“When I got out­side I no­ticed a group of boys at my gate try­ing to get in. I ran in­side and called the po­lice. The boys left when the po­lice came and since then I’ve never walked alone.”

Walk­ing 3km to the bus stop alone ev­ery morn­ing is daunt­ing, El­iz­a­beth says.

She says res­i­dents are com­forted by the fact they can call Anna the night be­fore to be es­corted to the bus or taxi stops, know­ing the pa­trollers will be wait­ing out­side their homes in the morn­ing.

“I’m so thank­ful for the pa­trollers be­cause this place isn’t al­ways safe and they re­ally help us,” she says.

WHILE oth­ers her age might be sit­ting at home watch­ing their favourite TV shows, Anna likes to keep busy. Af­ter safely es­cort­ing all her charges on her morn­ing rounds, she takes a two-to-three hour nap be­fore go­ing to col­lect med­i­ca­tion for sickly pen­sion­ers.

“I’m in­ter­ested in help­ing peo­ple. By watch­ing soapies I’m wast­ing time be­cause there’s some­one out there who needs help,” she ex­plains. “I’m a com­mu­nity helper. I love help­ing my com­mu­nity, es­pe­cially the el­derly and chil­dren who can’t help them­selves.”

This is why her son, Eu­gene (50), de­cided to nom­i­nate his mother for the Life Changer Award. What she’s do­ing is a self­less job, he tells us when we re­turn to their house af­ter the early morn­ing patrol.

“I was ex­cited when she won. It’s val­i­da­tion, say­ing all the years you were help­ing ti re­lessly, this is the con­tri­bu­tion you’ve mad e and some­body recog­nised that,” says Eu­gene, who also won R50 000 for nom­i­nat­ing his mom.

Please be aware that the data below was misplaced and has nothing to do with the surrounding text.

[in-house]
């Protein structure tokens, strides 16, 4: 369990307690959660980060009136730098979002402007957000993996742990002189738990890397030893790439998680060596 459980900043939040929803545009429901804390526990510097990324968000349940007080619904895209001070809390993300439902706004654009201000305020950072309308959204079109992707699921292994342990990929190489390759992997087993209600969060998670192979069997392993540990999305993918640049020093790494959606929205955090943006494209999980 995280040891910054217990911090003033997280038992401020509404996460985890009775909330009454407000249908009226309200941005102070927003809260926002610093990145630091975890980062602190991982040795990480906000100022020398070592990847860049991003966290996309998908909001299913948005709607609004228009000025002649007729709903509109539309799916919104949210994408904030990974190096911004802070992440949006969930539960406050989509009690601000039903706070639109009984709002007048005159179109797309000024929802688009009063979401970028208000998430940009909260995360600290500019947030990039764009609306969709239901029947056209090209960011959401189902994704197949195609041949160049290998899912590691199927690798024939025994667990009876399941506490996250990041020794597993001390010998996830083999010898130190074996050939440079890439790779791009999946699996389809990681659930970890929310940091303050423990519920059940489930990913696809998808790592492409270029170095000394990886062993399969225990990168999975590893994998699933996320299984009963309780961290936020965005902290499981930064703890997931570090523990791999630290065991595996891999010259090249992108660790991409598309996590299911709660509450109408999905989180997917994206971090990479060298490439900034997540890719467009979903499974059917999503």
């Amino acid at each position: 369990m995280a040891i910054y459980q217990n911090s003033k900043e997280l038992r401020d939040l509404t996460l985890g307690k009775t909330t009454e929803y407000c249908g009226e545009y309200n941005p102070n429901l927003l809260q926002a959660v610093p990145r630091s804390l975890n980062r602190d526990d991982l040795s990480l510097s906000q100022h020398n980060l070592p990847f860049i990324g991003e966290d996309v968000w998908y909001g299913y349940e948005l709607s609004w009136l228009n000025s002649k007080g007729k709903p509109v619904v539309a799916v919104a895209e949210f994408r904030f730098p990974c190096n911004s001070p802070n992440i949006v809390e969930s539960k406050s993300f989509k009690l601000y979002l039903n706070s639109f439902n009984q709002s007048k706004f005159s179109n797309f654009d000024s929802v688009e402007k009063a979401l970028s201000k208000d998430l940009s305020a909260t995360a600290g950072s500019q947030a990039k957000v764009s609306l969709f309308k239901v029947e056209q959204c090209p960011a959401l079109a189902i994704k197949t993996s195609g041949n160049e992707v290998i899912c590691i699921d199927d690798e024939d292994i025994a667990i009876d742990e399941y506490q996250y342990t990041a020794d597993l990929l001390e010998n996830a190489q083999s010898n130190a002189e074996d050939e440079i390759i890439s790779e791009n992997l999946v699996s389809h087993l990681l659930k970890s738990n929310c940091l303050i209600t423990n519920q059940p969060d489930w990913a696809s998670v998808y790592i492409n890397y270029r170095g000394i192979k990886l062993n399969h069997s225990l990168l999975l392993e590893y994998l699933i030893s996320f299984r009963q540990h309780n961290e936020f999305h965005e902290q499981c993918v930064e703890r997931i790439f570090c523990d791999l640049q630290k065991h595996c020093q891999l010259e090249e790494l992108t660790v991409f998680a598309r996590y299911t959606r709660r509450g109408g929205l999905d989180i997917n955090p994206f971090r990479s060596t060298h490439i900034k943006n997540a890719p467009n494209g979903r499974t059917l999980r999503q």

Anna plans to in­vest some of her wind­fall and do­nate some of it to her team. The rest she’ll use to ful­fil her dream of re­turn­ing to Amer­ica to visit Eu­gene’s son, who lives there with his mom.

She’s not sure when she’ll make the trip but un­til then she has work to do – come rain or shine, early morn­ing or late night. “My grandma used to say, ‘Are you not go­ing to work if it’s rain­ing? Who’s go­ing to pay your bills?’ So even if it’s cold or it’s rain­ing, I need to be out there,” she beams.

“I’m so proud of what’s be­ing done by the com­mu­nity patrol and by Ma Anna,” says Rose Khut­soane, chair­per­son of the Mabopane Com­mu­nity Po­lice Fo­rum (CPF). “She makes us all proud. We hope that by do­ing this, crime can be elim­i­nated in Mabopane or even that crime will de­crease.”

“I’ve been chair­per­son of the CPF for more than 10 years and even I help out with the pa­trolling. We just hope that the fu­ture of Mabopane will be one of a clean area, with no crime. We also don’t get any stipend for this work and my wish is that the pro­vin­cial gov­ern­ment will see the good work we’re do­ing in the com­mu­nity and help to pay us.”

At 76, Anna still has a lot of stamina. “I think I get help from God. I pray when I wake up in the morn­ing and when I go to sleep. I ask God to give me wis­dom to help peo­ple.”

And the pen­sioner plans to stay a pil­lar of her com­mu­nity for as long as pos­si­ble. “The day I be­come so sick I can’t be out there is the day I’m go­ing to die. I’ll do it un­til I can’t any more,” Anna says as she starts clear­ing up the kitchen.

It’s al­most time for her morn­ing nap, af­ter which she’ll dash out to do her af­ter­noon rounds. “In life some­times things hap­pen and we might fail, but don’t give up. Use those things to grow you. That’s what I’ve done, be­cause help­ing peo­ple will never take any­thing away from me,” she con­cludes.

Anna Dithane and the rest of the Mabopane Com­mu­nity Patrol Team are out on the town­ship streets at 3.30am each day.

Anna proudly holds her tro­phy. She says she’s glad her good work is be­ing recog­nised but in­sists she couldn’t do it with­out her team.

Anna’s son Eu­gene nom­i­nated her for the 1Life Life Changer Award at the Mzansi View­ers’ Choice Awards last month.